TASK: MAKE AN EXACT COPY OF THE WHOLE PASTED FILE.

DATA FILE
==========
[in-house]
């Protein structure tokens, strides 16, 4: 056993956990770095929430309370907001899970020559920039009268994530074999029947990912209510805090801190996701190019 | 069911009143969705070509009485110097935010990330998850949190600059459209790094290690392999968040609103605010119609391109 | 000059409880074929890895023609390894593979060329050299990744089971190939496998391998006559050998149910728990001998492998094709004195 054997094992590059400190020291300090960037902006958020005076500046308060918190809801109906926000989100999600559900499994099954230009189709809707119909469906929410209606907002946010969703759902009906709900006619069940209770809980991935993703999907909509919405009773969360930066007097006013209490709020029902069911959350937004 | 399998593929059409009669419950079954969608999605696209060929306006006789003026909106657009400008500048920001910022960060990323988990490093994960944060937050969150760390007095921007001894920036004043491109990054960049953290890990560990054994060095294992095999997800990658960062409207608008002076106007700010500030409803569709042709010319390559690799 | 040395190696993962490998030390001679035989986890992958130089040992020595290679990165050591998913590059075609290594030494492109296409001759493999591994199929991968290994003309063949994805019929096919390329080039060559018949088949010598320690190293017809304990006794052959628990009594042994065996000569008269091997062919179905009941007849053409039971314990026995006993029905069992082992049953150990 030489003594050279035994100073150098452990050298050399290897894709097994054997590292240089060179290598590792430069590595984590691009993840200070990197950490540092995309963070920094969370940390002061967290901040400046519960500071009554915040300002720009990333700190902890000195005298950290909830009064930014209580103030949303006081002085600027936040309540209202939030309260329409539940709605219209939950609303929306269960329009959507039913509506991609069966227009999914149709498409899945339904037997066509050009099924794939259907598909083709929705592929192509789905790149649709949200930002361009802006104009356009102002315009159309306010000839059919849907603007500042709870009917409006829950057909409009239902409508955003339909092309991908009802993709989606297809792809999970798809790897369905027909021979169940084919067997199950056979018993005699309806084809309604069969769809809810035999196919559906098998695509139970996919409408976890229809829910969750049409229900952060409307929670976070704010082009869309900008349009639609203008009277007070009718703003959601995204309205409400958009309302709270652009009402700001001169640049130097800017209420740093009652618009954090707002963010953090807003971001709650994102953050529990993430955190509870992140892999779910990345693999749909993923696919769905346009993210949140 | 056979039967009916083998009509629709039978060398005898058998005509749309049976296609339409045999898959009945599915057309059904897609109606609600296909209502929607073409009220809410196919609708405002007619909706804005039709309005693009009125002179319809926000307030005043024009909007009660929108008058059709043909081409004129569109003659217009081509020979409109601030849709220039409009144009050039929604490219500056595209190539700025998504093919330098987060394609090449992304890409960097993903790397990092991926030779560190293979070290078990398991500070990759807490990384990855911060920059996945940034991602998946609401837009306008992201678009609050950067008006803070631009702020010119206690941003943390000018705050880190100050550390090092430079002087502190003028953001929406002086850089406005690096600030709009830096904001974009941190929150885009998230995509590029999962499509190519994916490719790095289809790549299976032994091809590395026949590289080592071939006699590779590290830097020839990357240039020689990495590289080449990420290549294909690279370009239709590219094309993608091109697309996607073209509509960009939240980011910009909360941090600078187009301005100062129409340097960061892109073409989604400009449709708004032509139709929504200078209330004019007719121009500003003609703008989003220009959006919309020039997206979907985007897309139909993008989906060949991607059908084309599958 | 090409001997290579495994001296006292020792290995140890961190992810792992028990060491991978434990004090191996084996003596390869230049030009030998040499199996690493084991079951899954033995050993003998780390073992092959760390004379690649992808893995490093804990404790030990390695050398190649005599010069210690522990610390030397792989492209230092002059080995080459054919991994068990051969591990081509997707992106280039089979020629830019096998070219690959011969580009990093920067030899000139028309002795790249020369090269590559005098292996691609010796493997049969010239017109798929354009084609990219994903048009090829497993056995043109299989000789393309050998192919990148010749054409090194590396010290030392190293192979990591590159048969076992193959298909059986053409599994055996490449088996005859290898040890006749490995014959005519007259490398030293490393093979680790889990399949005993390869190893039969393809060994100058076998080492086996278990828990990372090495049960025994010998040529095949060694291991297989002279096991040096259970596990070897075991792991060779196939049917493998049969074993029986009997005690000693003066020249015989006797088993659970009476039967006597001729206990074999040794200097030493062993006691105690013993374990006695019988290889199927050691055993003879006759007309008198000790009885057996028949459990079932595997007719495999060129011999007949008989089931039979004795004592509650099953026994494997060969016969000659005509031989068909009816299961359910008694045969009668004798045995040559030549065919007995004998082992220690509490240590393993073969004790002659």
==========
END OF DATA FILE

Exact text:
[in-house]
């Protein structure tokens, strides 16, 4: 056993956990770095929430309370907001899970020559920039009268994530074999029947990912209510805090801190996701190019 | 069911009143969705070509009485110097935010990330998850949190600059459209790094290690392999968040609103605010119609391109 | 000059409880074929890895023609390894593979060329050299990744089971190939496998391998006559050998149910728990001998492998094709004195 054997094992590059400190020291300090960037902006958020005076500046308060918190809801109906926000989100999600559900499994099954230009189709809707119909469906929410209606907002946010969703759902009906709900006619069940209770809980991935993703999907909509919405009773969360930066007097006013209490709020029902069911959350937004 | 399998593929059409009669419950079954969608999605696209060929306006006789003026909106657009400008500048920001910022960060990323988990490093994960944060937050969150760390007095921007001894920036004043491109990054960049953290890990560990054994060095294992095999997800990658960062409207608008002076106007700010500030409803569709042709010319390559690799 | 040395190696993962490998030390001679035989986890992958130089040992020595290679990165050591998913590059075609290594030494492109296409001759493999591994199929991968290994003309063949994805019929096919390329080039060559018949088949010598320690190293017809304990006794052959628990009594042994065996000569008269091997062919179905009941007849053409039971314990026995006993029905069992082992049953150990 030489003594050279035994100073150098452990050298050399290897894709097994054997590292240089060179290598590792430069590595984590691009993840200070990197950490540092995309963070920094969370940390002061967290901040400046519960500071009554915040300002720009990333700190902890000195005298950290909830009064930014209580103030949303006081002085600027936040309540209202939030309260329409539940709605219209939950609303929306269960329009959507039913509506991609069966227009999914149709498409899945339904037997066509050009099924794939259907598909083709929705592929192509789905790149649709949200930002361009802006104009356009102002315009159309306010000839059919849907603007500042709870009917409006829950057909409009239902409508955003339909092309991908009802993709989606297809792809999970798809790897369905027909021979169940084919067997199950056979018993005699309806084809309604069969769809809810035999196919559906098998695509139970996919409408976890229809829910969750049409229900952060409307929670976070704010082009869309900008349009639609203008009277007070009718703003959601995204309205409400958009309302709270652009009402700001001169640049130097800017209420740093009652618009954090707002963010953090807003971001709650994102953050529990993430955190509870992140892999779910990345693999749909993923696919769905346009993210949140 | 056979039967009916083998009509629709039978060398005898058998005509749309049976296609339409045999898959009945599915057309059904897609109606609600296909209502929607073409009220809410196919609708405002007619909706804005039709309005693009009125002179319809926000307030005043024009909007009660929108008058059709043909081409004129569109003659217009081509020979409109601030849709220039409009144009050039929604490219500056595209190539700025998504093919330098987060394609090449992304890409960097993903790397990092991926030779560190293979070290078990398991500070990759807490990384990855911060920059996945940034991602998946609401837009306008992201678009609050950067008006803070631009702020010119206690941003943390000018705050880190100050550390090092430079002087502190003028953001929406002086850089406005690096600030709009830096904001974009941190929150885009998230995509590029999962499509190519994916490719790095289809790549299976032994091809590395026949590289080592071939006699590779590290830097020839990357240039020689990495590289080449990420290549294909690279370009239709590219094309993608091109697309996607073209509509960009939240980011910009909360941090600078187009301005100062129409340097960061892109073409989604400009449709708004032509139709929504200078209330004019007719121009500003003609703008989003220009959006919309020039997206979907985007897309139909993008989906060949991607059908084309599958 | 090409001997290579495994001296006292020792290995140890961190992810792992028990060491991978434990004090191996084996003596390869230049030009030998040499199996690493084991079951899954033995050993003998780390073992092959760390004379690649992808893995490093804990404790030990390695050398190649005599010069210690522990610390030397792989492209230092002059080995080459054919991994068990051969591990081509997707992106280039089979020629830019096998070219690959011969580009990093920067030899000139028309002795790249020369090269590559005098292996691609010796493997049969010239017109798929354009084609990219994903048009090829497993056995043109299989000789393309050998192919990148010749054409090194590396010290030392190293192979990591590159048969076992193959298909059986053409599994055996490449088996005859290898040890006749490995014959005519007259490398030293490393093979680790889990399949005993390869190893039969393809060994100058076998080492086996278990828990990372090495049960025994010998040529095949060694291991297989002279096991040096259970596990070897075991792991060779196939049917493998049969074993029986009997005690000693003066020249015989006797088993659970009476039967006597001729206990074999040794200097030493062993006691105690013993374990006695019988290889199927050691055993003879006759007309008198000790009885057996028949459990079932595997007719495999060129011999007949008989089931039979004795004592509650099953026994494997060969016969000659005509031989068909009816299961359910008694045969009668004798045995040559030549065919007995004998082992220690509490240590393993073969004790002659």